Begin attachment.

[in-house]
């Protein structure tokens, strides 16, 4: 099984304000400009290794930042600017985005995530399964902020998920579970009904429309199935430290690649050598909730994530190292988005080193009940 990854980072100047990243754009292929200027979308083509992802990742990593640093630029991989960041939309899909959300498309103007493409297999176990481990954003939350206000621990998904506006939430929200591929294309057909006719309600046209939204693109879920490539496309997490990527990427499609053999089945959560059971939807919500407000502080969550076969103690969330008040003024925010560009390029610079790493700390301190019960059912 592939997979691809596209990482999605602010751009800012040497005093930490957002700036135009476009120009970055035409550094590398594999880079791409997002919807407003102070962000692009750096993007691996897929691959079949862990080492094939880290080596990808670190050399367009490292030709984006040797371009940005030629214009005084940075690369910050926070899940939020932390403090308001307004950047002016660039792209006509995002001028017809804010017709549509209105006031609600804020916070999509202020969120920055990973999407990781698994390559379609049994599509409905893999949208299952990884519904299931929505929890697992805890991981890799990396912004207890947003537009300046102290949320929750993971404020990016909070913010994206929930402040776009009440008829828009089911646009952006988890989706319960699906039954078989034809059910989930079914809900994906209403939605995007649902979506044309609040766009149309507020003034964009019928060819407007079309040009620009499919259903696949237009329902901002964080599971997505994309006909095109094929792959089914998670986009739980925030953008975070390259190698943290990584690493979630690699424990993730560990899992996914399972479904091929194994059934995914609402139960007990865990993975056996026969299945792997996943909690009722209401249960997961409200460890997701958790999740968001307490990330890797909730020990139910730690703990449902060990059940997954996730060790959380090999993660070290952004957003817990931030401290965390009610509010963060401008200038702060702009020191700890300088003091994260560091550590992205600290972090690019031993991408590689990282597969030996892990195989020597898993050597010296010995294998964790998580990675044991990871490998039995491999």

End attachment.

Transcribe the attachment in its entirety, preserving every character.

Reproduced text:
[in-house]
């Protein structure tokens, strides 16, 4: 099984304000400009290794930042600017985005995530399964902020998920579970009904429309199935430290690649050598909730994530190292988005080193009940 990854980072100047990243754009292929200027979308083509992802990742990593640093630029991989960041939309899909959300498309103007493409297999176990481990954003939350206000621990998904506006939430929200591929294309057909006719309600046209939204693109879920490539496309997490990527990427499609053999089945959560059971939807919500407000502080969550076969103690969330008040003024925010560009390029610079790493700390301190019960059912 592939997979691809596209990482999605602010751009800012040497005093930490957002700036135009476009120009970055035409550094590398594999880079791409997002919807407003102070962000692009750096993007691996897929691959079949862990080492094939880290080596990808670190050399367009490292030709984006040797371009940005030629214009005084940075690369910050926070899940939020932390403090308001307004950047002016660039792209006509995002001028017809804010017709549509209105006031609600804020916070999509202020969120920055990973999407990781698994390559379609049994599509409905893999949208299952990884519904299931929505929890697992805890991981890799990396912004207890947003537009300046102290949320929750993971404020990016909070913010994206929930402040776009009440008829828009089911646009952006988890989706319960699906039954078989034809059910989930079914809900994906209403939605995007649902979506044309609040766009149309507020003034964009019928060819407007079309040009620009499919259903696949237009329902901002964080599971997505994309006909095109094929792959089914998670986009739980925030953008975070390259190698943290990584690493979630690699424990993730560990899992996914399972479904091929194994059934995914609402139960007990865990993975056996026969299945792997996943909690009722209401249960997961409200460890997701958790999740968001307490990330890797909730020990139910730690703990449902060990059940997954996730060790959380090999993660070290952004957003817990931030401290965390009610509010963060401008200038702060702009020191700890300088003091994260560091550590992205600290972090690019031993991408590689990282597969030996892990195989020597898993050597010296010995294998964790998580990675044991990871490998039995491999």